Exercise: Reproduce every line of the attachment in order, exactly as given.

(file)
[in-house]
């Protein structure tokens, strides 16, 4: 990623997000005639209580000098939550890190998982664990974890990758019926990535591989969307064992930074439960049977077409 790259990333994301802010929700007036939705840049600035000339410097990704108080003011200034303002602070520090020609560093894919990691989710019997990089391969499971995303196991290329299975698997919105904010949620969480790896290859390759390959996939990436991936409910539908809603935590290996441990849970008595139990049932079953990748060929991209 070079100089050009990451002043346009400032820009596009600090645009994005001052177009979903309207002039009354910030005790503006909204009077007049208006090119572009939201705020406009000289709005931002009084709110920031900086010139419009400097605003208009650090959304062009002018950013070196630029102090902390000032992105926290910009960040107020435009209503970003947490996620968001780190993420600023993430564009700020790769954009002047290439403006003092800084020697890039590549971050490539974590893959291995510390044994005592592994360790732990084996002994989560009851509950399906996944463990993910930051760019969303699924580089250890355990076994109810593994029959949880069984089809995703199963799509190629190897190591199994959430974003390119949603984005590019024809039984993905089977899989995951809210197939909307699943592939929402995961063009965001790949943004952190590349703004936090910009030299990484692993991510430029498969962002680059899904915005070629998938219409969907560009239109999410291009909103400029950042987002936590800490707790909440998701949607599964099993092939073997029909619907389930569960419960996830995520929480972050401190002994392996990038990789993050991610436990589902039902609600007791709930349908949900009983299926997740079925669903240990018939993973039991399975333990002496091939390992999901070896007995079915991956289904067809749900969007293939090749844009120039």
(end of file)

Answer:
[in-house]
């Protein structure tokens, strides 16, 4: 990623997000005639209580000098939550890190998982664990974890990758019926990535591989969307064992930074439960049977077409 790259990333994301802010929700007036939705840049600035000339410097990704108080003011200034303002602070520090020609560093894919990691989710019997990089391969499971995303196991290329299975698997919105904010949620969480790896290859390759390959996939990436991936409910539908809603935590290996441990849970008595139990049932079953990748060929991209 070079100089050009990451002043346009400032820009596009600090645009994005001052177009979903309207002039009354910030005790503006909204009077007049208006090119572009939201705020406009000289709005931002009084709110920031900086010139419009400097605003208009650090959304062009002018950013070196630029102090902390000032992105926290910009960040107020435009209503970003947490996620968001780190993420600023993430564009700020790769954009002047290439403006003092800084020697890039590549971050490539974590893959291995510390044994005592592994360790732990084996002994989560009851509950399906996944463990993910930051760019969303699924580089250890355990076994109810593994029959949880069984089809995703199963799509190629190897190591199994959430974003390119949603984005590019024809039984993905089977899989995951809210197939909307699943592939929402995961063009965001790949943004952190590349703004936090910009030299990484692993991510430029498969962002680059899904915005070629998938219409969907560009239109999410291009909103400029950042987002936590800490707790909440998701949607599964099993092939073997029909619907389930569960419960996830995520929480972050401190002994392996990038990789993050991610436990589902039902609600007791709930349908949900009983299926997740079925669903240990018939993973039991399975333990002496091939390992999901070896007995079915991956289904067809749900969007293939090749844009120039």